Christians Flock to Bethlehem; Pope Calls for God in Fast-Paced World
Despite the tension and violence that shook the Holy Land this year, Christians from around the world flocked to Manger Square in Bethlehem on Monday to celebrate the birth of Jesus in the ancient West Bank town where he was born.
Others traveled to Vatican City, where Pope Benedict XVI had lit a Christmas peace candle set on the windowsill of his private studio. Pilgrims, tourists and Romans gathered below in St. Peter’s Square for the inauguration Monday evening of a Nativity scene and cheered when the flame was lit.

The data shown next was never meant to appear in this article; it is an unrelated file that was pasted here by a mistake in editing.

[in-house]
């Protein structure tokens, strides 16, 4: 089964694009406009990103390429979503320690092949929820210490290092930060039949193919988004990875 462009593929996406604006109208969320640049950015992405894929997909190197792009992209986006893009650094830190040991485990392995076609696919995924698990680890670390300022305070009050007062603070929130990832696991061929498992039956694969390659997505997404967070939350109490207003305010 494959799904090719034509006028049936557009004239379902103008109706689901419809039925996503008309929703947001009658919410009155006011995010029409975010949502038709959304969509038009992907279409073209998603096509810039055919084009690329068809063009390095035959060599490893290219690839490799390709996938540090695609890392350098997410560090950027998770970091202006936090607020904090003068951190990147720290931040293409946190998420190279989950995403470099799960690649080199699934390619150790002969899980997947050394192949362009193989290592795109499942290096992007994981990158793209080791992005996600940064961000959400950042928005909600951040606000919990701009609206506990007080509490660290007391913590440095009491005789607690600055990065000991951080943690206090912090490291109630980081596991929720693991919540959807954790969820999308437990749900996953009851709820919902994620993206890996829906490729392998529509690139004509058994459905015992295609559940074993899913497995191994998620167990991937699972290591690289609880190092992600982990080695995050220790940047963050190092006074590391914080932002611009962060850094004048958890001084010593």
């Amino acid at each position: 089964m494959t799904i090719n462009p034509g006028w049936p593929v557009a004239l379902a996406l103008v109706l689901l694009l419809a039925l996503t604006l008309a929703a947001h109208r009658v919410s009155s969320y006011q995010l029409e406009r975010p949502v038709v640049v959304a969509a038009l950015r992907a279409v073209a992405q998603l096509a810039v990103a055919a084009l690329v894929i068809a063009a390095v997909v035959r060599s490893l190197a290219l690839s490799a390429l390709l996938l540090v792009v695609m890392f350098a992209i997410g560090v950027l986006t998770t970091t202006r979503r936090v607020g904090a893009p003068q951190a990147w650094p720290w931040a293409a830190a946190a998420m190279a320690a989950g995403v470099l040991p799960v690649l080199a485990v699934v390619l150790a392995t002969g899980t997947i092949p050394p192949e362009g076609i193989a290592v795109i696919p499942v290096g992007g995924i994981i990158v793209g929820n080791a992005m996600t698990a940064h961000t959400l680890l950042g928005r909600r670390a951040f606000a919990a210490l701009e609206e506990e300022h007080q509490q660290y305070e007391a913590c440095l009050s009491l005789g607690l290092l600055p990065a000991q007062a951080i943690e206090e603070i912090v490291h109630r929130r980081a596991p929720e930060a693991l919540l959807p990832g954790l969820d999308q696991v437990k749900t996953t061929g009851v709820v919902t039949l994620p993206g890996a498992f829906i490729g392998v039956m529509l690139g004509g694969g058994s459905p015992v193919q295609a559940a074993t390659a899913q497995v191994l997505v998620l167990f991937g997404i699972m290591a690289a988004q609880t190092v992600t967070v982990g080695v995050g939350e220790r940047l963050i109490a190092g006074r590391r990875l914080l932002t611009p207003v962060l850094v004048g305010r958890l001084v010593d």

The pope marked Christmas Eve with Mass in St. Peter’s Basilica. The service began at 10 p.m. local time, or 4 p.m. ET. The midnight start time was changed at the Vatican years ago to let the pontiff rest before a Christmas Day speech to be delivered from the basilica’s central balcony.
In his homily, Benedict cited the Gospel account of Mary and Joseph finding no room at an inn and ending up in a stable which sheltered the baby Jesus. He urged people to reflect upon what they find time for in their busy, technology-driven lives.